For the sake of the gospel, YBL is passionate about mentoring. In recent years, this focus has harmonized with trends in culture. The marketplace has adopted the mentoring concept and promoted it as a means of growth and health.  At YBL, we are excited about how this has caused more people to seek out wise mentors.

It is important to have people speaking into your life. It is doubly important that those voices are wise. I was struck this week in my daily Bible reading by several people who listened to their mentors—to their own destruction. Here are a couple examples:

Absalom (David’s son) listens to his advisor, Hushai, while engaging in a coup attempt. He takes the wrong counsel. His rebellion is crushed and he dies (2 Samuel 16:6-14).

Rehoboam, Solomon’s son, became king and immediately had to resolve an issue from his father’s conscription of Israelites into forced labor. He took the wrong advice and the kingdom split, and ten of the twelve tribes of Israel (84% of his people) abandoned him (1 Kings 12:8-16).

Jereboam, who became king over the ten tribes that renounced Rehoboam & Judah’s leadership, was afraid that the tribes would reconcile with Judah if they regularly went up to Jerusalem (Judah’s capital) to offer sacrifices. He sought counsel (1 Kings 12:28) and was advised to build golden calves and competing worship centers so the people would not go back to Jerusalem. He did so, and his family and reign fell under judgment and the curse of God.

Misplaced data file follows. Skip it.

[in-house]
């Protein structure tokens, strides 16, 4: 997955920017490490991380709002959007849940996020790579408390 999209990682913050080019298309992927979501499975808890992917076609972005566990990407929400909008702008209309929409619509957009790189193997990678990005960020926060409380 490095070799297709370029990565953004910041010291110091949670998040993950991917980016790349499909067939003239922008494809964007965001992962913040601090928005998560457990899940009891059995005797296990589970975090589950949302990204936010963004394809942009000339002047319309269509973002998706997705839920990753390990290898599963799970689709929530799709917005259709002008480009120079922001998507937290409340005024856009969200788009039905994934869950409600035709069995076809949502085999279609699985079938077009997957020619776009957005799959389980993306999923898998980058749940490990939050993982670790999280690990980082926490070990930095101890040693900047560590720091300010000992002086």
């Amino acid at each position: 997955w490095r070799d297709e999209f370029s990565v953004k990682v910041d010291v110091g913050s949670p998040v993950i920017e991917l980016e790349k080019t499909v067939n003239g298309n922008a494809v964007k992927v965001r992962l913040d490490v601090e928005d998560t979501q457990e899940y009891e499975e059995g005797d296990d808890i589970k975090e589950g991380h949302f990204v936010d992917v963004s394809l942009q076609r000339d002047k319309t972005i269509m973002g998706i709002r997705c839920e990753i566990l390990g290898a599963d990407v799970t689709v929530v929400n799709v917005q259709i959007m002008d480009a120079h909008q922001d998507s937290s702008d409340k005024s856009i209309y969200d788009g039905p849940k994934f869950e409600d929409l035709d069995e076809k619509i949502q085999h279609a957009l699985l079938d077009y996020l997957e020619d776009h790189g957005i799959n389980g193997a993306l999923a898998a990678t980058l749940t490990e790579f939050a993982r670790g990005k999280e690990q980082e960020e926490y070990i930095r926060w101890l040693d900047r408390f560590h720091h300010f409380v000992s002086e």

All of these stories indicate that it is possible to have counsel in your life that is actually harmful and leading you the wrong way. Generally we would say mentoring is a good thing, just like having purpose is a good thing. That is not enough, however. No one could accuse Osama Bin Laden of lacking purpose. It is not just important to have purpose, but to have the right purpose. In the same way, we all have different types of voices speaking to us. Television, movies, the radio and internet, friends, coworkers and family. We need to ask if we are listening to the right voices, ones that will give us life-giving advice.

To find counselors like that, we need a standard for identify who is wise. The final standard for wisdom is the Bible and in Jesus Christ–in whom are hidden all the treasures of wisdom and knowledge (Colossians 2:3). When looking for a mentor, we should look for those who not only profess faith, but exhibit the qualities and behavior that demonstrate wisdom. James says it this way: “Is any of you wise? Let him show it by his good life, by deeds done in the gentleness which comes from wisdom (James 3:13).” The truly wise are gentle and marked by their deeds.

You should have a mentor. Pray and seek carefully for a wise one.